Economic markers

2 Replies

Hello all,

Does anyone here have experience in the corporate world looking at economic markers of an area? I know that major chains invest in areas where they can make money, so a Costco, Whole Foods, or Trader Joes signifies a neighborhood getting better while a McDonalds, dollar store or oil change place does not. I'm looking to use these as a part of my case for why certain areas are worth investing in. In New Orleans I was on the board of one of our neighborhood organizations, and when approached by Whole Foods they let us know there were requirements for parking, average income, and traffic. 

@ADrian MAnriquez

Making a data-oriented case for a market is always a good idea. For the most part, I think real estate investors around here will look for certain things:

Jobs in the area
Population growth
School districts
Landlord friendly government(s)
Other investment and retail buyers entering a market

There are also 'gut feelings' people have when they're raised in an area or have a lot experience with this. I hear 'good gut feelings' about how Pittsburgh, Minneapolis, and Salt Lake City are undervalued, for instance.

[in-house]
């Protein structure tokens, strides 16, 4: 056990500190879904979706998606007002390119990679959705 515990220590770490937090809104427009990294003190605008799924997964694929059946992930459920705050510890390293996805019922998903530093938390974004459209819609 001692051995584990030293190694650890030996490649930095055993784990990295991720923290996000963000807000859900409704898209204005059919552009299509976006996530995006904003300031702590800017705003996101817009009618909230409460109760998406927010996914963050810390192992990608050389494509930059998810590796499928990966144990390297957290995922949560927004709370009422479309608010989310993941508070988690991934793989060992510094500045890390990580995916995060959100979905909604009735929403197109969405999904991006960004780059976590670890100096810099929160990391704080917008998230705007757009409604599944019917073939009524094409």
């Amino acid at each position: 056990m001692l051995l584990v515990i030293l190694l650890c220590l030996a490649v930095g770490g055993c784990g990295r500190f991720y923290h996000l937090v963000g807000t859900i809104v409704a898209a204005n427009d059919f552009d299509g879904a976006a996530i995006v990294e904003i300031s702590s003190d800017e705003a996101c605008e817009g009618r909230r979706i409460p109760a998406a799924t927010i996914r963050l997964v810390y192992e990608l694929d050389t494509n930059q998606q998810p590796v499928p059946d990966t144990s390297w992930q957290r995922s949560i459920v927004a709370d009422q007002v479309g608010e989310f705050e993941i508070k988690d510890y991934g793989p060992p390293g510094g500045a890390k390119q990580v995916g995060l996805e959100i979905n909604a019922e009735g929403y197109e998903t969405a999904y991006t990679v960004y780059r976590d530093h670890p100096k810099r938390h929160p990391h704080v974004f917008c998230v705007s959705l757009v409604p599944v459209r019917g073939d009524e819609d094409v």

Unfortunately, no amount of data can make a case for the area if you don't have a team on the ground. I'd rather invest in a rough area with a good team than the best area with no team. I also think the team/network oriented approach helps to narrow the search.

Those who spend their time analyzing every market find it harder to take action in one of them.

@ADrian MAnriquez

I work as a real estate market analyst focusing on apartment development. PM me if you'd like to discuss anything specific.  

A strong and diverse economy and population growth are definitely important when looking at apartment investment.  Pittsburgh has a strong local economy (tech, education, healthcare, etc) but has very limited population growth. There has been a significant amount of apartment development during the past few years with more on the horizon. The metro vacancy rate is still healthy, I believe below five percent.  Economic markers are important but I think there is sometimes more to the story as @Trevor Ewen said.

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